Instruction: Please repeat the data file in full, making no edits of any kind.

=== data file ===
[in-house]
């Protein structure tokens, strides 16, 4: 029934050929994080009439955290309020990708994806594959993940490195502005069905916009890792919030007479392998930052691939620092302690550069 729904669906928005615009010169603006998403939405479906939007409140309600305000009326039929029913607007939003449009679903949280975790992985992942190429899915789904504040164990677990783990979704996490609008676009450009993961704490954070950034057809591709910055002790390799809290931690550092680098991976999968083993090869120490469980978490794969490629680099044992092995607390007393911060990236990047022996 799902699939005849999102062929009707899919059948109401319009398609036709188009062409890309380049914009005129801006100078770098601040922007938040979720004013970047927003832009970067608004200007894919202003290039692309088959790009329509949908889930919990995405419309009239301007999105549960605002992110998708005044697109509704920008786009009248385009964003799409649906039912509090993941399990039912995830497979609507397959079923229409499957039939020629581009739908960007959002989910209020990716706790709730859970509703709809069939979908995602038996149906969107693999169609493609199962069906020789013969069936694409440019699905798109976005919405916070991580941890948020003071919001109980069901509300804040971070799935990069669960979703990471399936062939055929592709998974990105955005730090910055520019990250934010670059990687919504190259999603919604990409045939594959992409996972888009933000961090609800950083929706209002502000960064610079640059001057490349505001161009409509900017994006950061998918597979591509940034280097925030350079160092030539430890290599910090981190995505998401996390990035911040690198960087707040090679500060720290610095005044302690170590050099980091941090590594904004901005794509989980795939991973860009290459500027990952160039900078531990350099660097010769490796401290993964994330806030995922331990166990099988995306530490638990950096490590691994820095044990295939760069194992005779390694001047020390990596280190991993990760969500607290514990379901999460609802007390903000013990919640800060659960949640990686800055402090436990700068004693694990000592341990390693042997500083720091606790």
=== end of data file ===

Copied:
[in-house]
């Protein structure tokens, strides 16, 4: 029934050929994080009439955290309020990708994806594959993940490195502005069905916009890792919030007479392998930052691939620092302690550069 729904669906928005615009010169603006998403939405479906939007409140309600305000009326039929029913607007939003449009679903949280975790992985992942190429899915789904504040164990677990783990979704996490609008676009450009993961704490954070950034057809591709910055002790390799809290931690550092680098991976999968083993090869120490469980978490794969490629680099044992092995607390007393911060990236990047022996 799902699939005849999102062929009707899919059948109401319009398609036709188009062409890309380049914009005129801006100078770098601040922007938040979720004013970047927003832009970067608004200007894919202003290039692309088959790009329509949908889930919990995405419309009239301007999105549960605002992110998708005044697109509704920008786009009248385009964003799409649906039912509090993941399990039912995830497979609507397959079923229409499957039939020629581009739908960007959002989910209020990716706790709730859970509703709809069939979908995602038996149906969107693999169609493609199962069906020789013969069936694409440019699905798109976005919405916070991580941890948020003071919001109980069901509300804040971070799935990069669960979703990471399936062939055929592709998974990105955005730090910055520019990250934010670059990687919504190259999603919604990409045939594959992409996972888009933000961090609800950083929706209002502000960064610079640059001057490349505001161009409509900017994006950061998918597979591509940034280097925030350079160092030539430890290599910090981190995505998401996390990035911040690198960087707040090679500060720290610095005044302690170590050099980091941090590594904004901005794509989980795939991973860009290459500027990952160039900078531990350099660097010769490796401290993964994330806030995922331990166990099988995306530490638990950096490590691994820095044990295939760069194992005779390694001047020390990596280190991993990760969500607290514990379901999460609802007390903000013990919640800060659960949640990686800055402090436990700068004693694990000592341990390693042997500083720091606790």